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    Does Daesh Seek to Provoke New Food Crisis to Move to Europe?

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    With Daesh militants on the run in the Middle East, the focus is currently placed on North Africa, where the terrorist group still preserves its clout.

    In an interview with The Guardian, UN World Food Program head David Beasley has claimed that Daesh* plans to capitalize on a food crisis in a bid to destabilize sub-Saharan Africa and trigger more migrant turmoil in Europe.

    Commenting on the issue, French political analyst Leslie Varenne told Sputnik France that she was amazed by the fact that Beasley's words "exactly echoed the 2017 remarks by [US Chairman of the Joint Chiefs of Staff Joseph] Dunford and US Senator McCain."

    READ MORE: US Strikes Daesh in Libya, Killing Several Terrorists — US Africa Command

    "The two claimed that Africa will soon become the backbone of Daesh, something that was said in a bid to cause panic," Varenne said.

    At the same time, she described David Beasley as a man who "does not have much experience in international relations."

    "In general, when looking through his remarks [on a possible new refugees crisis in Europe], one cannot but note that they are at least strange if not delusional," Varenne pointed.

    She stressed that she is keeping an eye on the movement of militants from Syria and Iraq in northern Africa's Sahel region and that none of her informers confirmed the arrival of Daesh terrorists in the area.

    READ MORE: Al-Qaeda Expands in Africa While World Targets Daesh in Middle East

    "Official figures fluctuate between 500 and 1000 jihadists. We are over-militarizing the region as if we've decided to take a jackhammer to kill a fly. So the question arises whether they are trying to find a pretext to resolve a problem by military means rather than economic ones and whether they are trying to justify the foreign military presence in the region," she pointed out.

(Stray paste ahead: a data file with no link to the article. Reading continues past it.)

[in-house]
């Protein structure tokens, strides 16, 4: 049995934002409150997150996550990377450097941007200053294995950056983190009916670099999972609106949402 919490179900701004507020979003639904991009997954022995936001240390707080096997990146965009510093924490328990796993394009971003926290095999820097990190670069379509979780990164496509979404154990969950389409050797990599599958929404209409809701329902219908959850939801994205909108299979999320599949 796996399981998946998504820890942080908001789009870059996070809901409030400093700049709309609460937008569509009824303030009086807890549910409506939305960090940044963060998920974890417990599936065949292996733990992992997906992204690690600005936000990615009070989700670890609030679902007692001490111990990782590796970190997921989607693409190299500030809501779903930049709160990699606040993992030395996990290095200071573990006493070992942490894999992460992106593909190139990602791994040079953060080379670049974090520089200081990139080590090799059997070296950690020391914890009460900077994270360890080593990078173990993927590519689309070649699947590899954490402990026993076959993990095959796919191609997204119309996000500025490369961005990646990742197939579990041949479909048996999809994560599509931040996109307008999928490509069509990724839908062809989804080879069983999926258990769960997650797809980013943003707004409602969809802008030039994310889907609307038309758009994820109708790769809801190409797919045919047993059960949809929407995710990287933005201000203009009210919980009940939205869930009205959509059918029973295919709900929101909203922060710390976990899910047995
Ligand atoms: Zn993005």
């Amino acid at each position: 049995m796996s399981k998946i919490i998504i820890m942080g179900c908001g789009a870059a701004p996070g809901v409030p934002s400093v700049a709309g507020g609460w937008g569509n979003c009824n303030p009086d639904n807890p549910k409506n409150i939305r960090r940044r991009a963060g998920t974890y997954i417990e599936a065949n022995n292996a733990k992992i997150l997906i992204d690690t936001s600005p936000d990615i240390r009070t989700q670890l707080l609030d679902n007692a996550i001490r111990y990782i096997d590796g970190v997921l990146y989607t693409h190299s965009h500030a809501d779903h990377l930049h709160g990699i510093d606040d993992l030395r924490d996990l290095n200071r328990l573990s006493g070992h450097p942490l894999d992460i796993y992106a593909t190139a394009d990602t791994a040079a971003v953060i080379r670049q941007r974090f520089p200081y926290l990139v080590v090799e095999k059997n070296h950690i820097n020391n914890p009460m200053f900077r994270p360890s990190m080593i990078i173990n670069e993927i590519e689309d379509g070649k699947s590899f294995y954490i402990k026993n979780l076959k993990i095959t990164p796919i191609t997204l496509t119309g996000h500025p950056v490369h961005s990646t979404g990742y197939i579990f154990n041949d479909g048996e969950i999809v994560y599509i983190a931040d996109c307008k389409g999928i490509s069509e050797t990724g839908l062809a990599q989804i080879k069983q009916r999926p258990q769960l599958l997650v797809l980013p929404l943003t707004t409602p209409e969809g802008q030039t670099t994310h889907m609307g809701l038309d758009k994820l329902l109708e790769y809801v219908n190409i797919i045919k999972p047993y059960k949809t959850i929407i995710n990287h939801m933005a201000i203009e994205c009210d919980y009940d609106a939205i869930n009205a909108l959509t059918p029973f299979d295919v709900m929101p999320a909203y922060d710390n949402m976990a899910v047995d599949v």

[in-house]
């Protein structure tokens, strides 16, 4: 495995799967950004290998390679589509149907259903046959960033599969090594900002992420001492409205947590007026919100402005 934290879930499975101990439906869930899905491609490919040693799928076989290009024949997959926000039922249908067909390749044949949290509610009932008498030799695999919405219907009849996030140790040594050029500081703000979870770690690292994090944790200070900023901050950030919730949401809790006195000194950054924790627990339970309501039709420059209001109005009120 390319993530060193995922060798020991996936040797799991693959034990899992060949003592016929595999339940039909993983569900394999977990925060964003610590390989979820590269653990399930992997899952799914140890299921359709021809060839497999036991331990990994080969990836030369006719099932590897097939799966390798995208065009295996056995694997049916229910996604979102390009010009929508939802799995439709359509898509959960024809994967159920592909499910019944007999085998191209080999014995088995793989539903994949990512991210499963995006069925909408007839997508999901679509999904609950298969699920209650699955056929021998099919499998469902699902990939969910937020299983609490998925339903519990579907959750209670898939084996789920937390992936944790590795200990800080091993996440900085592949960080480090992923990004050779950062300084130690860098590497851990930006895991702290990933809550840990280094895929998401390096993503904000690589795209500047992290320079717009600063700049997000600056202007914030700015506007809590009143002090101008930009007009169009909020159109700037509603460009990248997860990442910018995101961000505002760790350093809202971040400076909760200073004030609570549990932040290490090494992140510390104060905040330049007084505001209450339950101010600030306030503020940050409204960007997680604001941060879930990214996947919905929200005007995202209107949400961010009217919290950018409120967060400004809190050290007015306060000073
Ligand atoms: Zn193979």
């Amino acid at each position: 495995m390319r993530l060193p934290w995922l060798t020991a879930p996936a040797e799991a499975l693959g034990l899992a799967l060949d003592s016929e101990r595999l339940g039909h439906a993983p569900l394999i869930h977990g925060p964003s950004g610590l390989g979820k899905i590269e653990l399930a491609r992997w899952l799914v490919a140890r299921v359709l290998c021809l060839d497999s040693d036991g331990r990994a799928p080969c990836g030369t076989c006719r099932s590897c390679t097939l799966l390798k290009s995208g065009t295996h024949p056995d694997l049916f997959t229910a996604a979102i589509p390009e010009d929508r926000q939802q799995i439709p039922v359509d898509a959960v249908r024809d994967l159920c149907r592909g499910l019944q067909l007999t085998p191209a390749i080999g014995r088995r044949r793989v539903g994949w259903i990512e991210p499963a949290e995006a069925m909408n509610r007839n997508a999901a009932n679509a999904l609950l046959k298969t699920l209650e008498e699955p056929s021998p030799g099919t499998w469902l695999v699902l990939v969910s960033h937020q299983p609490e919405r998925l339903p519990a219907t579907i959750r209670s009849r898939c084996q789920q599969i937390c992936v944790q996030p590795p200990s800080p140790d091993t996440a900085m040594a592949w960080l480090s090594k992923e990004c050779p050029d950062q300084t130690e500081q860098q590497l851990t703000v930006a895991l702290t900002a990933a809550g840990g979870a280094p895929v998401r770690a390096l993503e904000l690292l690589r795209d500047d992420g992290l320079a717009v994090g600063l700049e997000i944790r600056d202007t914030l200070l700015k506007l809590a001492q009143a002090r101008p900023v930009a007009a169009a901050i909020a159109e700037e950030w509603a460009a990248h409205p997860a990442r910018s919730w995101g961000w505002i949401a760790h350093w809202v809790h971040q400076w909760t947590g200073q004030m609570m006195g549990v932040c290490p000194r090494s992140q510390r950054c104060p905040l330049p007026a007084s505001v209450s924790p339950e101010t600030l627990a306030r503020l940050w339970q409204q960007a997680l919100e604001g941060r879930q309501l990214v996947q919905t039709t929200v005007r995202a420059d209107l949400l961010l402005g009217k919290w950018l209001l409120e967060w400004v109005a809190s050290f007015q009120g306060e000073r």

Varenne underlined that the unnecessary militarization of the region "does not correspond to the level of real danger which is not about terrorism, but economic backwardness, a food crisis and political instability."

    She explained that residents of Sahel countries are seriously concerned about the violation of sovereignty of their countries, which prompts them "to suspiciously look at all these foreign soldiers in their land."

    READ MORE: Great Power Competition in Middle East Hinders Anti-Daesh Campaign — US General

    According to her, these foreign armies provide support for political regimes that the local population would like to change; also, it creates more tension and prods young people in Sahel countries to join armed groups or flee.

    "This is a vicious circle, which is currently in place in Afghanistan.  There the presidents of the countries, with the support of foreign armies, are hunting terrorists, and this same occupation army is pushing locals into the arms of armed [terrorist] groups," Varenne concluded.

    Speaking to The Guardian last week, Beasley, for his part, warned of the looming destabilization of the Sahel region in North Africa. 

    "My comment to the Europeans is that if you think you had a problem resulting from a nation of 20 million people like Syria because of destabilization and conflict resulting in migration, wait until the greater Sahel region of 500 million people is further destabilized. And this is where the European community and international community has got to wake up," Beasley said.

    In March 2017, a report by the private intelligence firm Soufan Group said that the terrorist group al-Qaeda* in the Maghreb is quietly expanding in North Africa by merging with local terrorist groups at a time when global attention is focused on defeating Daesh in the Middle East.

    The views and opinions expressed by Leslie Varenne are those of the analyst and do not necessarily reflect those of Sputnik.


    *Daesh (ISIL/ISIS/Islamic State), a terrorist group banned in Russia

    *Al-Qaeda, a terrorist group banned in Russia

    Related:

    Officials Warn of Daesh Fighters Returning to Asia After Middle East Defeat
    Life After Daesh: Why the Middle East Risks Facing Many More Political Problems
    Al-Qaeda Expands in Africa While World Targets Daesh in Middle East
    Tags:
    food crisis, turmoil, militants, relations, Daesh, Joseph Dunford, John McCain, North Africa, Sahel region
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